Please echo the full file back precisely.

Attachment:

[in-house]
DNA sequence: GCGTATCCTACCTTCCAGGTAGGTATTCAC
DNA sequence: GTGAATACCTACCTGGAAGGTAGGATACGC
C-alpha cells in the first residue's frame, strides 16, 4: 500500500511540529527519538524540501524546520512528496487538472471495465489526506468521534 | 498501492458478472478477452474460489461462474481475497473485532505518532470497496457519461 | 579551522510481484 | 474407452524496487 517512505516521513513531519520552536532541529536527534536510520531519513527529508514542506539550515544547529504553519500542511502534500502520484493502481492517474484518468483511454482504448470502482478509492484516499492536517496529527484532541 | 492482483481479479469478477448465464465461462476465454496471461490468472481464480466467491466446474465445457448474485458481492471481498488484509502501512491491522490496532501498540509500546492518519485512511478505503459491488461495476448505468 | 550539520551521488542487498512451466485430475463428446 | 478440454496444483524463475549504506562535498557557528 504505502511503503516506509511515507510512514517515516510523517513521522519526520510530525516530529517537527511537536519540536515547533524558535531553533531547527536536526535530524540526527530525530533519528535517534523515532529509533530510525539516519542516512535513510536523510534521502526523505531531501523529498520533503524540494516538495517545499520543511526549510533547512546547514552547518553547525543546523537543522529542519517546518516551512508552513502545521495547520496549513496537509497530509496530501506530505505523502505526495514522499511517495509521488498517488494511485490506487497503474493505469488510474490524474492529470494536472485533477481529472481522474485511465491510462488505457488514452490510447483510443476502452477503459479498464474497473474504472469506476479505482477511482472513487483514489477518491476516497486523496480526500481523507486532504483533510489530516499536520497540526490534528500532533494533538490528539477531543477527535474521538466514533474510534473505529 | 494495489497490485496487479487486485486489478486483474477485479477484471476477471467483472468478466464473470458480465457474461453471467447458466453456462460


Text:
[in-house]
DNA sequence: GCGTATCCTACCTTCCAGGTAGGTATTCAC
DNA sequence: GTGAATACCTACCTGGAAGGTAGGATACGC
C-alpha cells in the first residue's frame, strides 16, 4: 500500500511540529527519538524540501524546520512528496487538472471495465489526506468521534 | 498501492458478472478477452474460489461462474481475497473485532505518532470497496457519461 | 579551522510481484 | 474407452524496487 517512505516521513513531519520552536532541529536527534536510520531519513527529508514542506539550515544547529504553519500542511502534500502520484493502481492517474484518468483511454482504448470502482478509492484516499492536517496529527484532541 | 492482483481479479469478477448465464465461462476465454496471461490468472481464480466467491466446474465445457448474485458481492471481498488484509502501512491491522490496532501498540509500546492518519485512511478505503459491488461495476448505468 | 550539520551521488542487498512451466485430475463428446 | 478440454496444483524463475549504506562535498557557528 504505502511503503516506509511515507510512514517515516510523517513521522519526520510530525516530529517537527511537536519540536515547533524558535531553533531547527536536526535530524540526527530525530533519528535517534523515532529509533530510525539516519542516512535513510536523510534521502526523505531531501523529498520533503524540494516538495517545499520543511526549510533547512546547514552547518553547525543546523537543522529542519517546518516551512508552513502545521495547520496549513496537509497530509496530501506530505505523502505526495514522499511517495509521488498517488494511485490506487497503474493505469488510474490524474492529470494536472485533477481529472481522474485511465491510462488505457488514452490510447483510443476502452477503459479498464474497473474504472469506476479505482477511482472513487483514489477518491476516497486523496480526500481523507486532504483533510489530516499536520497540526490534528500532533494533538490528539477531543477527535474521538466514533474510534473505529 | 494495489497490485496487479487486485486489478486483474477485479477484471476477471467483472468478466464473470458480465457474461453471467447458466453456462460